In comparison to other available protein annotation resources, the most striking advantages of using Incyte’s Proteome Databases as a knowledge resource supporting biomedical research are:

  1. Its foundation in published experimental results.
  2. The broad range of data brought together in one searchable environment.
  3. The quality of the data brought by human review.
  4. Ease of access to data, both in well-designed web page layouts and intuitively designed relation data tables.

The most distinct value of Incyte’s Proteome Databases derives from the combination of algorithmic knowledge extraction and human evaluation. HumanPSD contains over 88 000 protein properties and 270 000 summaries of experimental results. Experimental results derive from a scientist’s reading and understanding the scientific literature, and protein properties are extracted from the literature as the conclusions drawn by a trained scientist, in evaluation of evidence presented in high-throughput decision-supporting tools. Public databases are forced to rely on either low-throughput manual curation, unverified author submissions or unevaluated high-throughput algorithmic output. Manually curated databases (for example, Mendelian Inheritence in Man, or the manual curation at SWISS-PROT, LocusLink, the Mouse Genome Database or the Rat Genome Database) are typically slow in growth, cover a narrower range of published literature and often do not capture data in a computer-readable format or tie each observation to direct primary literature references. Automatically generated databases of (predicted and verified) proteins and their properties (for example, TrEMBL) cannot apply human evaluation to high-throughput predictions, and can make it difficult for the user to distinguish predictions from experimentally validated properties.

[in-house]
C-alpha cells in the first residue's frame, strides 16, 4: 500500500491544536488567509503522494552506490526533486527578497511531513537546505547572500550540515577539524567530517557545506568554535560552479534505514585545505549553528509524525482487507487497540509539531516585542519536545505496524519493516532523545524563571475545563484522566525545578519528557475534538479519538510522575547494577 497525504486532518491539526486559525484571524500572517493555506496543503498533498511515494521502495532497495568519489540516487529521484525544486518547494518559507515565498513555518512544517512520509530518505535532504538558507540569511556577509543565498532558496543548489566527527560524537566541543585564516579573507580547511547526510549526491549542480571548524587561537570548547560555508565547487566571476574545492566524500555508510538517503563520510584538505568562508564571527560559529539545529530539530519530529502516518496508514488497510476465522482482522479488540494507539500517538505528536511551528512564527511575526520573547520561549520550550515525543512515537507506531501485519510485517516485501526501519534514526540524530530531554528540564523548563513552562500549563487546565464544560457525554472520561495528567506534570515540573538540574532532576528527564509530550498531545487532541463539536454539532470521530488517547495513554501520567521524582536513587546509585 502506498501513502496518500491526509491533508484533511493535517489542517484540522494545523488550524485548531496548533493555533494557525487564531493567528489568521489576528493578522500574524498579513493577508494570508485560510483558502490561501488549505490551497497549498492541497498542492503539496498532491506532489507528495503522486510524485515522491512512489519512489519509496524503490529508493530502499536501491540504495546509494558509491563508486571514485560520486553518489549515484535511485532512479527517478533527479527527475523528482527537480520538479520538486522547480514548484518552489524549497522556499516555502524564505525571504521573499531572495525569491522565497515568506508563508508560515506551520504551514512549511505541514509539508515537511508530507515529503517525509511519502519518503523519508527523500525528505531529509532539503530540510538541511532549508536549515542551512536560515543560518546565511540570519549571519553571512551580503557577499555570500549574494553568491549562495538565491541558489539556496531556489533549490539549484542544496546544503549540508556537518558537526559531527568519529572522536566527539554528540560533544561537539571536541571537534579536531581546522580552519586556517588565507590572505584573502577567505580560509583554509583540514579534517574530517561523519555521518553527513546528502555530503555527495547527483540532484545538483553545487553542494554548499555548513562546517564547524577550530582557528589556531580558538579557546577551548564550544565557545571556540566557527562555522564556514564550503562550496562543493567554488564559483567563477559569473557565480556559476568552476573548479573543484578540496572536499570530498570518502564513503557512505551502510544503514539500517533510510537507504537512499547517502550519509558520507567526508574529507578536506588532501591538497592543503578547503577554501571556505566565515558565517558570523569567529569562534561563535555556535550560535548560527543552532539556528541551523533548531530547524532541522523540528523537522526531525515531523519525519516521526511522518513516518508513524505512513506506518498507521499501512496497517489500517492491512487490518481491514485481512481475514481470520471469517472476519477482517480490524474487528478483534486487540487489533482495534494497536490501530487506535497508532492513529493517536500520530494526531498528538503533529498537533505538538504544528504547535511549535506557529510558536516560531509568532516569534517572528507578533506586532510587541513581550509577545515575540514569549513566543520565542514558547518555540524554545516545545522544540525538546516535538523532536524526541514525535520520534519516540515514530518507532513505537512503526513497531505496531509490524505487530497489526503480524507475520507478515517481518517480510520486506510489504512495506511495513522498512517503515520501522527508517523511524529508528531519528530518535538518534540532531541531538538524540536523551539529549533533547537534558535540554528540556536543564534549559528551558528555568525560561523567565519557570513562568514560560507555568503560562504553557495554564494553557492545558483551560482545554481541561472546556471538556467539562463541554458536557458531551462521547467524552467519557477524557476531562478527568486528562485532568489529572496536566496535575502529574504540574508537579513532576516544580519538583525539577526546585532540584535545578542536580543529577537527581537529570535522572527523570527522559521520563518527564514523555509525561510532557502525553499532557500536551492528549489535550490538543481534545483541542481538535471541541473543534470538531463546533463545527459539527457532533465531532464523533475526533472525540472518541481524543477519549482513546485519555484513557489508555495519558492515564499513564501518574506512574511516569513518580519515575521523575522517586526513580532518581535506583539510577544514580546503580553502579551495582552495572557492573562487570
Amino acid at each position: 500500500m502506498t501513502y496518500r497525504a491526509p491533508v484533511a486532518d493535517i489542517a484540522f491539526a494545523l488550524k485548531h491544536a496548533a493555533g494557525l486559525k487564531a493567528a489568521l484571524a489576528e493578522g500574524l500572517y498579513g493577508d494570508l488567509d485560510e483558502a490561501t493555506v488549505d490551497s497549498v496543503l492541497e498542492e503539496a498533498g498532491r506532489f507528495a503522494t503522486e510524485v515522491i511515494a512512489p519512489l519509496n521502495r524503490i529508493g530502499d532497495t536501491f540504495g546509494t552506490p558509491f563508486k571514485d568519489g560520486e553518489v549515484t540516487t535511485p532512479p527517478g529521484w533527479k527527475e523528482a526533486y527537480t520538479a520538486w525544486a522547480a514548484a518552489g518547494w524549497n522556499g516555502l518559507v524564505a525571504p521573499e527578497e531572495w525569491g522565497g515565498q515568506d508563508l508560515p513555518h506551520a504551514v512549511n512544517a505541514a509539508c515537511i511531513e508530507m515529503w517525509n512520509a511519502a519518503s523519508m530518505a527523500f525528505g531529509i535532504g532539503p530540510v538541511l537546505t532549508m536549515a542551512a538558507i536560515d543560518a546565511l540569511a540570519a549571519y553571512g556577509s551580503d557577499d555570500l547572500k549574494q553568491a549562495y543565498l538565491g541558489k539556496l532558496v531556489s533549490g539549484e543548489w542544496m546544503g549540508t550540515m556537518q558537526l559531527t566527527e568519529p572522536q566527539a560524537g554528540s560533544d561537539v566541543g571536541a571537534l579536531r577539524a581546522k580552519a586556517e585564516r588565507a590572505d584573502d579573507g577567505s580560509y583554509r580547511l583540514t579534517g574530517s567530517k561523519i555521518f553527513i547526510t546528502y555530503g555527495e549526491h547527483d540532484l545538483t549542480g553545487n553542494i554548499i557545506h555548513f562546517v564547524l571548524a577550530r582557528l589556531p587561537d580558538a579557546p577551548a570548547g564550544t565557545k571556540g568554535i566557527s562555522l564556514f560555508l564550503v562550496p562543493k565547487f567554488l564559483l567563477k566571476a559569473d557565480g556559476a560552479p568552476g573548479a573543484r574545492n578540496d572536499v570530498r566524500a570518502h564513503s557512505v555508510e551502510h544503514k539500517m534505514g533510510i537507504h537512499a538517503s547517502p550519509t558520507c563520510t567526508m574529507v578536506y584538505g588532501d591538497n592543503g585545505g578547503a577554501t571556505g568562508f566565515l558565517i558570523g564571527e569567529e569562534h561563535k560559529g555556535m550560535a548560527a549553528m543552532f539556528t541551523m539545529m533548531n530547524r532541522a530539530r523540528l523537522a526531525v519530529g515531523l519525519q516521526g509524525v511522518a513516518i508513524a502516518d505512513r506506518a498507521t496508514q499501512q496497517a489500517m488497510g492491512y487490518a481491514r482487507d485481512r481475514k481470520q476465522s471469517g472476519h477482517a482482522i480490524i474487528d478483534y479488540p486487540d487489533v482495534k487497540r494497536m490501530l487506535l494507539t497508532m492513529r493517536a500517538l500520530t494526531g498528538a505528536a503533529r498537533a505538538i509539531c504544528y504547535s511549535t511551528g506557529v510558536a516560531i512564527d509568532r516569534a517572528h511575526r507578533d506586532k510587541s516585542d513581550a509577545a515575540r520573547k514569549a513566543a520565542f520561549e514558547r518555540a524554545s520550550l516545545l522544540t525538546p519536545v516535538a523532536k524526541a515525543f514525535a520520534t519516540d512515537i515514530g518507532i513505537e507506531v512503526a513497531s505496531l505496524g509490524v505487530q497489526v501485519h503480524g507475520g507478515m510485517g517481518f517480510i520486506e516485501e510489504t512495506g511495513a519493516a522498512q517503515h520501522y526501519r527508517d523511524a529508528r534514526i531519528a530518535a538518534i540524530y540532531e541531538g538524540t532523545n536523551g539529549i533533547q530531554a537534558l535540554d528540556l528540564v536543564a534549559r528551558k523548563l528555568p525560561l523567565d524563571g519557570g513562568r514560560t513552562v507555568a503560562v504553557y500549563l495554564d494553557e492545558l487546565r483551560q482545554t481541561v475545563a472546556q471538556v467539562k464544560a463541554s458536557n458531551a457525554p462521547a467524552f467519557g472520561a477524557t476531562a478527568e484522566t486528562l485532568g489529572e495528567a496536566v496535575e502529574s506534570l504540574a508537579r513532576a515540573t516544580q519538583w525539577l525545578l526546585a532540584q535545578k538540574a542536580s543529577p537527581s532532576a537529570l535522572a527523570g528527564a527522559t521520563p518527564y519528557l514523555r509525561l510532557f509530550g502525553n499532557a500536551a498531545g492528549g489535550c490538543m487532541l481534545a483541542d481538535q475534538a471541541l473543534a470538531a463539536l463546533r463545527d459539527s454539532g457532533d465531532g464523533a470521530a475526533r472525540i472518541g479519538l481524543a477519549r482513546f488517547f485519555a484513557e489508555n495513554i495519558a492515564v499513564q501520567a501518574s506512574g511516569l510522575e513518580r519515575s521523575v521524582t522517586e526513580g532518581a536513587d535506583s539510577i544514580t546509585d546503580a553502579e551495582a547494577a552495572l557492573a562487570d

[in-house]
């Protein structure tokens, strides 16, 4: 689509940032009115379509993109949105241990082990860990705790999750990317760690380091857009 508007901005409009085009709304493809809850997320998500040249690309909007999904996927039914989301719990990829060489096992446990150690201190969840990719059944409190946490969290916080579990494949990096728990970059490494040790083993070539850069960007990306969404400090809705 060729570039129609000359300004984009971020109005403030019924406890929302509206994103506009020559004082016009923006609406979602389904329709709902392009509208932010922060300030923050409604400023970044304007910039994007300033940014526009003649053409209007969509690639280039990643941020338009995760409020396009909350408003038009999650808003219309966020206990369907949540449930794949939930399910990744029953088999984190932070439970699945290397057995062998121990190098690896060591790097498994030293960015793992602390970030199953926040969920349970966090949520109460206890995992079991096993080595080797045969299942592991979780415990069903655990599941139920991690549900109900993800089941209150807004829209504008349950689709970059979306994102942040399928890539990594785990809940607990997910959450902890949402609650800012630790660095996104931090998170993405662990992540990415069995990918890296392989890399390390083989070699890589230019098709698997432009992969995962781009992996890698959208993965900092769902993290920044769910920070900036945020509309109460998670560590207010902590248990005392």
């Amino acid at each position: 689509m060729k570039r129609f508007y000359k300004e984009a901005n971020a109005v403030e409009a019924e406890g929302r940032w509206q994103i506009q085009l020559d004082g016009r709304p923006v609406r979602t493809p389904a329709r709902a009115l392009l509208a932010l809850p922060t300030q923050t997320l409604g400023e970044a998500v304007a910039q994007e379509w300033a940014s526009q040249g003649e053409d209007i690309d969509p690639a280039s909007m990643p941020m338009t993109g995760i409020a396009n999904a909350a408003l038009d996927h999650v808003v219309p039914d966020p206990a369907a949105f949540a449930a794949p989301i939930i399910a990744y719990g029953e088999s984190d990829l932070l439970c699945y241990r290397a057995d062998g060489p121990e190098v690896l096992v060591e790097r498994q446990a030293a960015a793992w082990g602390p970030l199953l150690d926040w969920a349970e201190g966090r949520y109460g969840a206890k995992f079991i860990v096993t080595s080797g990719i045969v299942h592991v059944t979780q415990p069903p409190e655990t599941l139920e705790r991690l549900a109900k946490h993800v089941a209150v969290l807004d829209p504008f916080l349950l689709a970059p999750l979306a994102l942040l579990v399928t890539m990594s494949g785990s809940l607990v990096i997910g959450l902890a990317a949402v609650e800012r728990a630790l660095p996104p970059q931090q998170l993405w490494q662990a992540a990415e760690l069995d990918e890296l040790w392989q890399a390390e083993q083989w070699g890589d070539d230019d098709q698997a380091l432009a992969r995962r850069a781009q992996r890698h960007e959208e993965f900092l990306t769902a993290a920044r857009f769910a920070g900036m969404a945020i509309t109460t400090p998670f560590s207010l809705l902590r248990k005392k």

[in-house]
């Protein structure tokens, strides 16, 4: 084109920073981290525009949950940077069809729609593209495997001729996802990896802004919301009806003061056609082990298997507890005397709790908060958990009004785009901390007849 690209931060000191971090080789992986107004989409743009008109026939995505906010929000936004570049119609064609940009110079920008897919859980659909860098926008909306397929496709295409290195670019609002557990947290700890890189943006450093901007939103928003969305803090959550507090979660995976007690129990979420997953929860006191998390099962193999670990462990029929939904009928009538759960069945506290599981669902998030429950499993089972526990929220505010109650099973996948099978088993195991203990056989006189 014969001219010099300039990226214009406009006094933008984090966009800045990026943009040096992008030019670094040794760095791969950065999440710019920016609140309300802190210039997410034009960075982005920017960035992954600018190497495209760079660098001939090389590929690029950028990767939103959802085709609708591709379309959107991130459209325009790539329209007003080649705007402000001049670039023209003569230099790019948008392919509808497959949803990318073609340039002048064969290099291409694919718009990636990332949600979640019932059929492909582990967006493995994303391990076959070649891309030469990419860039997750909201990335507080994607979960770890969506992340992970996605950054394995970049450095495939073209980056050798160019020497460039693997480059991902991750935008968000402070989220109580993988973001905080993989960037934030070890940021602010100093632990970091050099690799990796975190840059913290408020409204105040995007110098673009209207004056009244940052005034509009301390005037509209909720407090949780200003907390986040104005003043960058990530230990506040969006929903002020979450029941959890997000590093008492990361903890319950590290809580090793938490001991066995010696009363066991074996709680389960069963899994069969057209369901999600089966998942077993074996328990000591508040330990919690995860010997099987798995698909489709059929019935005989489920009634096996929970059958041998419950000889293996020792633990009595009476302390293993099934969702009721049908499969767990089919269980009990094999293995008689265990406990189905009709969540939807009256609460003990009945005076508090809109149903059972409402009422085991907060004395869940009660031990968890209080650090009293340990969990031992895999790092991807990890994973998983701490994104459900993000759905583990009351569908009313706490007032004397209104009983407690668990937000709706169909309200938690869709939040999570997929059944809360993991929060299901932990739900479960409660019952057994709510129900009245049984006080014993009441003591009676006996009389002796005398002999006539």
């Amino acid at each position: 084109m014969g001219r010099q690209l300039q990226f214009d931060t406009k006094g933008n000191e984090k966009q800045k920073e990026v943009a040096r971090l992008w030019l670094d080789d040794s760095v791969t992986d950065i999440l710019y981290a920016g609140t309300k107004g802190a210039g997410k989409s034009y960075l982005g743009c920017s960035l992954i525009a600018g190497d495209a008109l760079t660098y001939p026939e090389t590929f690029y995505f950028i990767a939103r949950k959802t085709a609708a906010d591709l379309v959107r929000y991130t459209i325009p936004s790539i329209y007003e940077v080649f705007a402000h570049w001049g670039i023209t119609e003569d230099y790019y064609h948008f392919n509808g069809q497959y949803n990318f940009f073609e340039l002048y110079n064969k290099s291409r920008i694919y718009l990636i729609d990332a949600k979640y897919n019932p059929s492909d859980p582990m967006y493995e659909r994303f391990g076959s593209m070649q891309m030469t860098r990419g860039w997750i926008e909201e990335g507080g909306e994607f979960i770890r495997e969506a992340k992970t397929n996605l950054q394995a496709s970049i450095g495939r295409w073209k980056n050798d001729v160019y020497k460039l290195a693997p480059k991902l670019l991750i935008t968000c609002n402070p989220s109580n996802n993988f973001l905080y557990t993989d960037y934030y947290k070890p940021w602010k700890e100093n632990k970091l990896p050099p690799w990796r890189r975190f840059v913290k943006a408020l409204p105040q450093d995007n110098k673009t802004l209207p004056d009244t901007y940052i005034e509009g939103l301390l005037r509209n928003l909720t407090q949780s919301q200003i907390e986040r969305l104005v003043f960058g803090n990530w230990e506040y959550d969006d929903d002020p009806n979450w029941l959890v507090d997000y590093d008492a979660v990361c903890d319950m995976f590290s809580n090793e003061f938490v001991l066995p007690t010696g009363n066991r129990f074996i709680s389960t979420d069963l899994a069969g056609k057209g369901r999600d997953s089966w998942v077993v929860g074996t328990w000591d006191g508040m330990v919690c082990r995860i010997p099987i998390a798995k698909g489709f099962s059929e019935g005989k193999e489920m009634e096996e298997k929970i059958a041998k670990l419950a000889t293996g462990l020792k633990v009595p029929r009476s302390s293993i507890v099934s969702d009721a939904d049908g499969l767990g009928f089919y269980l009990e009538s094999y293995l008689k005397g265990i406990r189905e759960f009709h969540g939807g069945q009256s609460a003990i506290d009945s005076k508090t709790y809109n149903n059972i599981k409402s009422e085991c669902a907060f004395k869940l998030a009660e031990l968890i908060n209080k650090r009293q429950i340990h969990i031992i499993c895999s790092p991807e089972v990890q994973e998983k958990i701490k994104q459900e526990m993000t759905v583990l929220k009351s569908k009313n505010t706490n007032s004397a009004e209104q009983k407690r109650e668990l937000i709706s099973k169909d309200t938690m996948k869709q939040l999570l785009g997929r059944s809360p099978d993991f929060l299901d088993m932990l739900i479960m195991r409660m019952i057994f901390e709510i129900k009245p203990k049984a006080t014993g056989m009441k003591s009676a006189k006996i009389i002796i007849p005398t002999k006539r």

This dichotomy between automatic function prediction and manual curation, and Incyte’s ability to bridge the two, is perhaps best exemplified by the assignment of GO annotations to human proteins (as summarized at http://www.geneontology.org/; update November 8, 2001]). Compugen Inc. has performed a fully automatic assignment of GO terms based on extraction of protein descriptions from database submissions, transference of properties based on protein homologies, and de novo subcellular location prediction from protein sequence information. They have applied 331 672 GO terms to 114 606 predicted human proteins, but do not provide any references to published experimental documentation. The European Bioinformatics Institute’s GO annotation project has assigned GO properties based on algorithmic transfer of protein properties from database submissions, predictions based on protein family membership or domain matches, aggregation of GO assignments from public domain sources (Incyte’s Public HumanPSD) and manual curation. They assign 66 997 GO terms to 16 492 human proteins, of which only 25 279 GO terms (for 8589 human proteins) are supported by literature references (9898 citations). The overwhelming majority of these documented assignments derive from Incyte’s Public HumanPSD (which was released into the public domain in December 2000 and has not been updated), providing 26 767 GO terms associated with 8156 human proteins, including 23 125 GO terms associated with direct literature reference to 8766 references. The current subscription version of HumanPSD covers mouse and rat proteins as well as human, and has been expanded and updated by Quality Control and new curation. Today, HumanPSD contains the largest collection of experimentally documented protein properties for human, mouse and rat proteins, including 61 082 GO terms describing 10 903 human proteins, 39 350 GO terms describing 6938 mouse proteins and 21 207 GO terms describing 3892 rat proteins.